WeWork rival IWG grows to meet COVID-driven shift from big offices By Reuters

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© Reuters. FILE PHOTO: General view of an empty outdoor eating area as the spread of the coronavirus disease (COVID-19) continues. London, Britain March 21, 2020 REUTERS/Peter Nicholls

By Muvija M

(Reuters) – Britain’s IWG has added more than 100 shared-office spaces to its global network this year, three times as many as in the first half of 2020, as it anticipates a lasting shift from working in large offices.

The company has struggled with plummeting occupancy levels in office buildings and last month said this year’s earnings would be well below 2020 levels.

But the company, known for its Regus and Spaces workspaces that compete with WeWork, is banking on a long-term shift to smaller, more local workplaces.

It said it signed 20 new franchise partners in the first half of 2021 that will add more than 110 shared-office locations to its network, compared with 30 last year.

The deals are in countries including India, Malaysia and the United States, with many workspaces being planned in small towns.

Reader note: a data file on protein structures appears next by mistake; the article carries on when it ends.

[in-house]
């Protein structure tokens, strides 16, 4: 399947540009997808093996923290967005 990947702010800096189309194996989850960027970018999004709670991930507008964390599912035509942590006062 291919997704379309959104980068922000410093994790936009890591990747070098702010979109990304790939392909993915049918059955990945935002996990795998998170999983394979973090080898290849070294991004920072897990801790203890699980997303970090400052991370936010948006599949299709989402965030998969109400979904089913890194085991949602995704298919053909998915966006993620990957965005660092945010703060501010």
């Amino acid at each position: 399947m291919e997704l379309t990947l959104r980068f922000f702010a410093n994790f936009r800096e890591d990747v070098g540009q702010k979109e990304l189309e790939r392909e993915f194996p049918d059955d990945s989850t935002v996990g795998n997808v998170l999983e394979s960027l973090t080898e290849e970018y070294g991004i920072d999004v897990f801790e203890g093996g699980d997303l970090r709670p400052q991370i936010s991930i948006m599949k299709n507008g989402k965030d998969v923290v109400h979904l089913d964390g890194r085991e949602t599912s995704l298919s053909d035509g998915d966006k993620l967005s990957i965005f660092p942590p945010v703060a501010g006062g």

“Companies are indicating that hybrid work is here for the long term. This demand has been driven by a desire from employees to live and work locally,” IWG said in a statement.

The ramp-up includes four new centres to the North Indian town of Zirakpur, and three new flexible workspaces in the coastal city of Melaka in Malaysia, as employees explore the mix of working at home or nearby and commuting.

The expansion comes at no cost to IWG, whose franchise partners will invest in the centres.

The pandemic-led shift in working habits saw IWG sign its biggest-ever deal earlier this year, providing Japanese telecoms group NTT’s 300,000 staff global access to its offices.

The number of publicly listed UK-based companies considering hybrid workspaces – a combination of work from home, the traditional office or company-designated shared office spaces – has tripled this year, IWG said, citing internal research.

Last month, demand in the United Kingdom for hybrid spaces was up 15% compared to pre-pandemic, while the United States saw a 43% surge, IWG said in an email.

Graphic: IWG – https://fingfx.thomsonreuters.com/gfx/buzz/xklpyxbejvg/Pasted%20image%201625567477308.png

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